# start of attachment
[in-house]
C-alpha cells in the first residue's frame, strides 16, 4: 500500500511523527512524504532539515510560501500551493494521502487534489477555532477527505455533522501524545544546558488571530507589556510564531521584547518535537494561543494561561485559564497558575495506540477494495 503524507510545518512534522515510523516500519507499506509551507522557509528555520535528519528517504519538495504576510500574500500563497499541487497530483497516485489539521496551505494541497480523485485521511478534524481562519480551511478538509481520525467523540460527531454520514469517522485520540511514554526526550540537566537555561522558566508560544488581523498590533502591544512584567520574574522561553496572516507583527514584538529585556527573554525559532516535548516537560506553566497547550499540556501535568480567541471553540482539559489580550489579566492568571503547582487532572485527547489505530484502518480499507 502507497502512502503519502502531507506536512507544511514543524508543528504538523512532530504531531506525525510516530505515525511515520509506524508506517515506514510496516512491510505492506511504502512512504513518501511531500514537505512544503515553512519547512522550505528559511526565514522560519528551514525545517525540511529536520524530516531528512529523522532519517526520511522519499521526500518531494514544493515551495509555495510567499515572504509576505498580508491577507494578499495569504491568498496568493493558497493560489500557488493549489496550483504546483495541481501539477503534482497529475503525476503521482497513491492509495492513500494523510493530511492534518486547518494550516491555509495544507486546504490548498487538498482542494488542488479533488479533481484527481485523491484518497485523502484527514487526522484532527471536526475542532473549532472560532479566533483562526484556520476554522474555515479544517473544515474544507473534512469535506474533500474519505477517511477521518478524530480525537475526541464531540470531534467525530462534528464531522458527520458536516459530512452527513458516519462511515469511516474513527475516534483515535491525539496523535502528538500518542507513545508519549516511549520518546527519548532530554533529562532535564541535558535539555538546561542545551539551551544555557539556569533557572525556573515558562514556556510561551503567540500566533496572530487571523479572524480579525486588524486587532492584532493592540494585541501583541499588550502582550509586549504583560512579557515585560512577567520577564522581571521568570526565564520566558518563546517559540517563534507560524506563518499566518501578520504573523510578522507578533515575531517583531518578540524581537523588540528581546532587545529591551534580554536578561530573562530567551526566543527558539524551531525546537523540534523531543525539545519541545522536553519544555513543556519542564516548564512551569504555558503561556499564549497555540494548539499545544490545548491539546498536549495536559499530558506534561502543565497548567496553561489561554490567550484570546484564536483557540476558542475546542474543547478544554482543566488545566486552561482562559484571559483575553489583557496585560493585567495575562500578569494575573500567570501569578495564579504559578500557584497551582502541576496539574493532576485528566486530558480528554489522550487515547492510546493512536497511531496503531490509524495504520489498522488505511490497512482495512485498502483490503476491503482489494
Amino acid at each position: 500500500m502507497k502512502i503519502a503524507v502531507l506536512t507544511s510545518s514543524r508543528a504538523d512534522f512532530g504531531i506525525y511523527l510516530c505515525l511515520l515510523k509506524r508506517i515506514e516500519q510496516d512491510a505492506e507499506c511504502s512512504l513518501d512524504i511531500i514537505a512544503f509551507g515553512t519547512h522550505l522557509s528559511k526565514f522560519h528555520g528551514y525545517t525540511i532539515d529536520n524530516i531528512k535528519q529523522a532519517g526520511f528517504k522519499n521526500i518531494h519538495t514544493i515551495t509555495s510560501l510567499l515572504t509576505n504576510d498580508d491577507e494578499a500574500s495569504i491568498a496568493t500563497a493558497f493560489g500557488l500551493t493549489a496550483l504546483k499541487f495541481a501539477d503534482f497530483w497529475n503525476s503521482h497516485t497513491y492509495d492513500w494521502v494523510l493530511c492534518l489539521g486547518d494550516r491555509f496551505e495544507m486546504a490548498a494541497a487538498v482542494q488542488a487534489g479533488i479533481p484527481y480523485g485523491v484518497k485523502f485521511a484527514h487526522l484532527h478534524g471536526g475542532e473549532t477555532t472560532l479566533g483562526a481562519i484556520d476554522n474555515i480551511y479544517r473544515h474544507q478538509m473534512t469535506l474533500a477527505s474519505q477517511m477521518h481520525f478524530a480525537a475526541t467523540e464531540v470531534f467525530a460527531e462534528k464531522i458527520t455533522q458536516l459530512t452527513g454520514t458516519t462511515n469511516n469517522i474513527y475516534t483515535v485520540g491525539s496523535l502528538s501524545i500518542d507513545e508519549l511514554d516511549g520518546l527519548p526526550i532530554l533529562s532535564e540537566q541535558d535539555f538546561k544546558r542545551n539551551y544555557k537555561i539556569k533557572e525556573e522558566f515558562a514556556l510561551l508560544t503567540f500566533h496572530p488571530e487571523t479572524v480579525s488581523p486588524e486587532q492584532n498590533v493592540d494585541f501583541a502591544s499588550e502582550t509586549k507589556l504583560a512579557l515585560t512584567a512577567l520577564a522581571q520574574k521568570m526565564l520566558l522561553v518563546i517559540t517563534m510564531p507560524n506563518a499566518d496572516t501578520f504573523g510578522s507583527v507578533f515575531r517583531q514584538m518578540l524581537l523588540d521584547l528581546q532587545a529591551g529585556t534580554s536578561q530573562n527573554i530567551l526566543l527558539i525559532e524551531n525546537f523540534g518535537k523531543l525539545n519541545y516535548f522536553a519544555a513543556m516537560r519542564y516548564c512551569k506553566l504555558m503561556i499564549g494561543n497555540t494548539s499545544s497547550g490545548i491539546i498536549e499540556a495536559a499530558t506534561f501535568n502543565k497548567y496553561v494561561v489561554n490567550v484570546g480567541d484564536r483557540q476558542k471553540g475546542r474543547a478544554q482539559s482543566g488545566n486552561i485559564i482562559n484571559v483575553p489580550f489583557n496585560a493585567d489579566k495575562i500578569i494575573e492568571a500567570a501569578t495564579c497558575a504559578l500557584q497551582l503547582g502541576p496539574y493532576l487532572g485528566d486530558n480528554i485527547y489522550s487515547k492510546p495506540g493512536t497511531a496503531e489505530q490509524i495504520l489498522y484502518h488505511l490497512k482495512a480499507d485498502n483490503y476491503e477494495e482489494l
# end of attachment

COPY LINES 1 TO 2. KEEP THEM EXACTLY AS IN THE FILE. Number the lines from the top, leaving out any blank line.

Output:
[in-house]
C-alpha cells in the first residue's frame, strides 16, 4: 500500500511523527512524504532539515510560501500551493494521502487534489477555532477527505455533522501524545544546558488571530507589556510564531521584547518535537494561543494561561485559564497558575495506540477494495 503524507510545518512534522515510523516500519507499506509551507522557509528555520535528519528517504519538495504576510500574500500563497499541487497530483497516485489539521496551505494541497480523485485521511478534524481562519480551511478538509481520525467523540460527531454520514469517522485520540511514554526526550540537566537555561522558566508560544488581523498590533502591544512584567520574574522561553496572516507583527514584538529585556527573554525559532516535548516537560506553566497547550499540556501535568480567541471553540482539559489580550489579566492568571503547582487532572485527547489505530484502518480499507 502507497502512502503519502502531507506536512507544511514543524508543528504538523512532530504531531506525525510516530505515525511515520509506524508506517515506514510496516512491510505492506511504502512512504513518501511531500514537505512544503515553512519547512522550505528559511526565514522560519528551514525545517525540511529536520524530516531528512529523522532519517526520511522519499521526500518531494514544493515551495509555495510567499515572504509576505498580508491577507494578499495569504491568498496568493493558497493560489500557488493549489496550483504546483495541481501539477503534482497529475503525476503521482497513491492509495492513500494523510493530511492534518486547518494550516491555509495544507486546504490548498487538498482542494488542488479533488479533481484527481485523491484518497485523502484527514487526522484532527471536526475542532473549532472560532479566533483562526484556520476554522474555515479544517473544515474544507473534512469535506474533500474519505477517511477521518478524530480525537475526541464531540470531534467525530462534528464531522458527520458536516459530512452527513458516519462511515469511516474513527475516534483515535491525539496523535502528538500518542507513545508519549516511549520518546527519548532530554533529562532535564541535558535539555538546561542545551539551551544555557539556569533557572525556573515558562514556556510561551503567540500566533496572530487571523479572524480579525486588524486587532492584532493592540494585541501583541499588550502582550509586549504583560512579557515585560512577567520577564522581571521568570526565564520566558518563546517559540517563534507560524506563518499566518501578520504573523510578522507578533515575531517583531518578540524581537523588540528581546532587545529591551534580554536578561530573562530567551526566543527558539524551531525546537523540534523531543525539545519541545522536553519544555513543556519542564516548564512551569504555558503561556499564549497555540494548539499545544490545548491539546498536549495536559499530558506534561502543565497548567496553561489561554490567550484570546484564536483557540476558542475546542474543547478544554482543566488545566486552561482562559484571559483575553489583557496585560493585567495575562500578569494575573500567570501569578495564579504559578500557584497551582502541576496539574493532576485528566486530558480528554489522550487515547492510546493512536497511531496503531490509524495504520489498522488505511490497512482495512485498502483490503476491503482489494